Phoenixism said...

Yes, perfect bullet list of proper and conscientious (!) ways to manage your credit card use. This kind of thinking makes banks cringe. Where would they be without short-sighted and consumerist impulsiveness.

My general rule of thumb is that I don't purchase anything that I can't pay within the statement period. And if it's a large enough purchase, I prefer to dip into my savings to pay for it anyways. Once you enter the maze of revolving payments, you've lost the battle, in case you care.

I think a good, half-stated analogy would be "using credit cards is like paying for a prostitute...."

agnostic said...

Something that most people here (including me) might not remember, not having been alive back then, is that consumer credit terms used to be a lot worse. Here's a good summary from EconTalk:

Podcast here

Instead of a single line of credit from a bank with lowish interest rates, you used to have to take out a line of credit with every firm you bought a big-ticket item from, and at much higher interest rates.

We hear lots of complaints about banks targeting huge groups of people for their credit card mailings, but that's good -- allows them to realize economies of scale and diversify their risk over geography.

The neighborhood car dealer, furniture store, etc., couldn't do that, hence tremendously higher interest rates.

Razib said...

good points. only issue for me: pain of paying. i make small purchases on debit, and my rare large purchases i will make on credit. mostly because i can keep track of the large purchases in my head, but the small purchases not so much. so i minimize my small purchase consumption by knowing that i'm not deferring payment.

the issue with debit card liabilities being more on you is the main reason that i am thinking of switching to credit. but, i am somewhat paranoid about checking that i have my wallet or my bank account.

Audacious Epigone said...


It's possible to hold for longer than that if timed right. If the transaction cutoff is the 10th and payment is due on the 25th, a charge you make on the 11th won't be due until the 25th of the following month--six weeks later.


Right, it's a benefit for people like you and me. Issuers would prefer we be buy beyond our means, but they're still making money off of us by way of the retailer or service provider.


I listened to my first econtalk podcast a couple of weeks ago on your suggestion and it has quickly become one of my favorite places to get audio discussions.

FuturePundit said...

Jon Claerbout, You can get email and SMS notifications of new bills and also of nearing pay dates from some credit card providers. So forgetting to pay isn't such a big problem.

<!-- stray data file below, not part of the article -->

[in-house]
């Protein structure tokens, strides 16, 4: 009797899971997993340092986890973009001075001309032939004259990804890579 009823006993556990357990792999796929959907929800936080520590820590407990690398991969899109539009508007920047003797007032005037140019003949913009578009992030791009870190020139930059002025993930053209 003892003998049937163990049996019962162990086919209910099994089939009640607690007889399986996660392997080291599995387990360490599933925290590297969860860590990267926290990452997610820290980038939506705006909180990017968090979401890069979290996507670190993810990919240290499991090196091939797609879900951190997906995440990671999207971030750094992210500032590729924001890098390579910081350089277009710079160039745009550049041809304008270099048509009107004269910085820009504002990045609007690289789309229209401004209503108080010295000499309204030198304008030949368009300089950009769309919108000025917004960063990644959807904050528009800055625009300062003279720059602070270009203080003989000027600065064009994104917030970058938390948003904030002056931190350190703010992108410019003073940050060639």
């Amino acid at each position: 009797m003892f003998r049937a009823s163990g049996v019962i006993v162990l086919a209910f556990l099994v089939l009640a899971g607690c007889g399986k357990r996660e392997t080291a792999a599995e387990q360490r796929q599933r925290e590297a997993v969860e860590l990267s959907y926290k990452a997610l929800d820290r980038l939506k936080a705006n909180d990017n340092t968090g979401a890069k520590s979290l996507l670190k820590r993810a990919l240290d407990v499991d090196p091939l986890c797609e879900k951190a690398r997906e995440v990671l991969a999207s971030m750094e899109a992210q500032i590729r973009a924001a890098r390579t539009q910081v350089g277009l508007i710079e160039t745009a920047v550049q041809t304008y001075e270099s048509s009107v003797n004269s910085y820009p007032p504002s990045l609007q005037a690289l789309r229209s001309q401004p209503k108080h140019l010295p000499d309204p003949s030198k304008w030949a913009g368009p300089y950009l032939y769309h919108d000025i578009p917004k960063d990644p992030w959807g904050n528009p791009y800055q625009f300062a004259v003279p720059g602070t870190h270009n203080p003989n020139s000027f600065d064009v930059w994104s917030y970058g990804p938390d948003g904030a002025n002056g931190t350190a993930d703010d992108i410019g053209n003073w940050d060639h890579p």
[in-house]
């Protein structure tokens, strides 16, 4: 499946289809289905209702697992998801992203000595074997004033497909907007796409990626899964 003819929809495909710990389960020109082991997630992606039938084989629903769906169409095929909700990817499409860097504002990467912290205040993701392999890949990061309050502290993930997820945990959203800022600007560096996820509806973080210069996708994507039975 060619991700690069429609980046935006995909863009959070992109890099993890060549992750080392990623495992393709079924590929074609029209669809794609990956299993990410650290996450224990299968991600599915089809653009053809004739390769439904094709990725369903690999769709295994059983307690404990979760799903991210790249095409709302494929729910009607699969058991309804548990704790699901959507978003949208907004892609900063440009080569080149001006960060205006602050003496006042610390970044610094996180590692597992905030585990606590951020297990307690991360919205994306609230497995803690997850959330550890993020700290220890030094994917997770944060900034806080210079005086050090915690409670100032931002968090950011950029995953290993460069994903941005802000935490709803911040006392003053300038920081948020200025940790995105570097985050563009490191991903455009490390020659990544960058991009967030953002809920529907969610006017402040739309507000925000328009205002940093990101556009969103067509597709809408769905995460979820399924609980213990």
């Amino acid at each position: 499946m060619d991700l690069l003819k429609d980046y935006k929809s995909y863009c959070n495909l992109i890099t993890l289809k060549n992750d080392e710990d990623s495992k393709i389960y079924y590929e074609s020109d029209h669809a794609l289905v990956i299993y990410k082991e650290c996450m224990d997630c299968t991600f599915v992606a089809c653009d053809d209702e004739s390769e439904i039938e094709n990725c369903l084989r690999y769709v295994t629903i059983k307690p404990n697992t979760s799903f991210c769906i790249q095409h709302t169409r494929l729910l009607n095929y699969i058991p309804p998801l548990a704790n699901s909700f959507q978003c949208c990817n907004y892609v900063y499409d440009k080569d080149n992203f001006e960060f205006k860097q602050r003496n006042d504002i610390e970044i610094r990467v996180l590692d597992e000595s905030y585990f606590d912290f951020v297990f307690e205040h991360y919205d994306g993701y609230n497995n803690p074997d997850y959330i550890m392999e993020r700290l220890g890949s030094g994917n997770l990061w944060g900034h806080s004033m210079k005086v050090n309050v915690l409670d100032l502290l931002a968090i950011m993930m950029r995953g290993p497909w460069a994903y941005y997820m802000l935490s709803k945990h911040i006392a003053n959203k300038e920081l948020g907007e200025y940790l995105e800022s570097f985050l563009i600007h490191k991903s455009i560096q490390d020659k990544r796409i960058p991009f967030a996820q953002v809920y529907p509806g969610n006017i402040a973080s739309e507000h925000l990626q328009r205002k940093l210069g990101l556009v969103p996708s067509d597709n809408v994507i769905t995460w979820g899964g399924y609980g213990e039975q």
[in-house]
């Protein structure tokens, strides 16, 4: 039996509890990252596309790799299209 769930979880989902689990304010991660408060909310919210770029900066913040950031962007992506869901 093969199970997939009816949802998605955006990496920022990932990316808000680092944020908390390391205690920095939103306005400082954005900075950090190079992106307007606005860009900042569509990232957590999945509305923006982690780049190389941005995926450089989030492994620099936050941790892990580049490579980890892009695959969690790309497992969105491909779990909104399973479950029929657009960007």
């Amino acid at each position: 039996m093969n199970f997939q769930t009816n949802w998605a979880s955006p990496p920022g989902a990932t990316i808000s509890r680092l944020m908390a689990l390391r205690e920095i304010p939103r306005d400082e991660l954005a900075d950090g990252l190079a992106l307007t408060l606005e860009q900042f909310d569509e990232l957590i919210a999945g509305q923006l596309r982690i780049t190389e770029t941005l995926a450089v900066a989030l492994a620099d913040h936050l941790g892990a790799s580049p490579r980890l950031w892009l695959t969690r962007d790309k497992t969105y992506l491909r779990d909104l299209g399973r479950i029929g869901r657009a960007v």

Plus, you can check your current charges online before going on a vacation and pay those charges then (or just schedule those charges to be paid while you are away). You can even pay in advance based on how much you expect to spend.

silly girl said...

The point of not borrowing money is based on borrowing because you can't afford to pay cash for something. This ignores the importance of liquidity. For example, before I married, my husband had bought a small house. Although he had enough to pay for it outright, he was making more off of the money by keeping it in liquid assets than he paid in interest on the mortgage. Had he paid for the house outright, he would have tied up a high percentage of his assets in a house which is not nearly as liquid and lost money on the arrangement as well. Same when we bought a new house. We could have bought the house outright by taking money out of profitable investments to avoid a mortgage, but we got an insanely low rate on an ARM which allowed us to keep money in far higher earning liquid investments. It would be stupid to miss out on 5-7% annually on $200,000 just so you can say you never borrow money.

Phoenixism said...

@ silly girl, that is certainly accurate within the context of a large, extended loan for a home purchase. However, I think this sort of financial justification practiced on a daily basis (buying barely expensive luxuries like 52" TV's or super gangsta rims for your Civic) will inevitably lead to harder times.

Audacious Epigone said...

Silly girl,

The mortgage interest tax deduction artificially skews people towards taking out loans even if it is not a financial necessity. If it is easy to consistently realize returns greater than 7%, however, it raises the question of why banks would participate in such lending in the first place. Are they not foregoing a better ROI?

I lucked out. Against the advice of several people close to me, I bought my house outright in June of '06. Pretty close to the real estate peak, nationally. But prior to that, I'd had about 70% of my savings in equities (I'd been steadily drawing down from 90% to money markets for over a year out of nervousness). House valuations in my neck of the woods have been flat for the last couple of years, so a good chunk of my financial resources have treaded water. Had I kept the money for the house in the market, however...